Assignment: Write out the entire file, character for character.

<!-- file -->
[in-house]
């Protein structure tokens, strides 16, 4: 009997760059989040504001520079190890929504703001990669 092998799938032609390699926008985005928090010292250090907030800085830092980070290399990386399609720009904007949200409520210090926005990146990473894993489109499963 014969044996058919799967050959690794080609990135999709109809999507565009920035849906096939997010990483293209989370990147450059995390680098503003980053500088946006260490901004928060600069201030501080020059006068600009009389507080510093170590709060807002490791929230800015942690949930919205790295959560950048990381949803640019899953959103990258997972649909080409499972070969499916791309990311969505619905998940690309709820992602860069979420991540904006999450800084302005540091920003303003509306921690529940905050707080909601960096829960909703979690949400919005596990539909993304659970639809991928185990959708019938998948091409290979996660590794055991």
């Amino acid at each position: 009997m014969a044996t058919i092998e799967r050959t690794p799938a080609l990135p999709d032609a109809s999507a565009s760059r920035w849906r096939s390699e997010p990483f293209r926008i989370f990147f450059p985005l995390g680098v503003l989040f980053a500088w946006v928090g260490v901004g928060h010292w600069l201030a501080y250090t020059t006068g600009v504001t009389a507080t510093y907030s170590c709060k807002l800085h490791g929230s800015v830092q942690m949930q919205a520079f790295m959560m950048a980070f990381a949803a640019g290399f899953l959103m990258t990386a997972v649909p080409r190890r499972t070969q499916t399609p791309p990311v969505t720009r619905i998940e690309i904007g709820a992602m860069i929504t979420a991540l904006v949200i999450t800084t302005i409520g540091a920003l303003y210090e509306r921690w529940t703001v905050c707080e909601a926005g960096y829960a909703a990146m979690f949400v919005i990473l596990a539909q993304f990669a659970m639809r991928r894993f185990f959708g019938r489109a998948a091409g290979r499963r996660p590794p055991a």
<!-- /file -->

[in-house]
């Protein structure tokens, strides 16, 4: 009997760059989040504001520079190890929504703001990669 092998799938032609390699926008985005928090010292250090907030800085830092980070290399990386399609720009904007949200409520210090926005990146990473894993489109499963 014969044996058919799967050959690794080609990135999709109809999507565009920035849906096939997010990483293209989370990147450059995390680098503003980053500088946006260490901004928060600069201030501080020059006068600009009389507080510093170590709060807002490791929230800015942690949930919205790295959560950048990381949803640019899953959103990258997972649909080409499972070969499916791309990311969505619905998940690309709820992602860069979420991540904006999450800084302005540091920003303003509306921690529940905050707080909601960096829960909703979690949400919005596990539909993304659970639809991928185990959708019938998948091409290979996660590794055991």
């Amino acid at each position: 009997m014969a044996t058919i092998e799967r050959t690794p799938a080609l990135p999709d032609a109809s999507a565009s760059r920035w849906r096939s390699e997010p990483f293209r926008i989370f990147f450059p985005l995390g680098v503003l989040f980053a500088w946006v928090g260490v901004g928060h010292w600069l201030a501080y250090t020059t006068g600009v504001t009389a507080t510093y907030s170590c709060k807002l800085h490791g929230s800015v830092q942690m949930q919205a520079f790295m959560m950048a980070f990381a949803a640019g290399f899953l959103m990258t990386a997972v649909p080409r190890r499972t070969q499916t399609p791309p990311v969505t720009r619905i998940e690309i904007g709820a992602m860069i929504t979420a991540l904006v949200i999450t800084t302005i409520g540091a920003l303003y210090e509306r921690w529940t703001v905050c707080e909601a926005g960096y829960a909703a990146m979690f949400v919005i990473l596990a539909q993304f990669a659970m639809r991928r894993f185990f959708g019938r489109a998948a091409g290979r499963r996660p590794p055991a």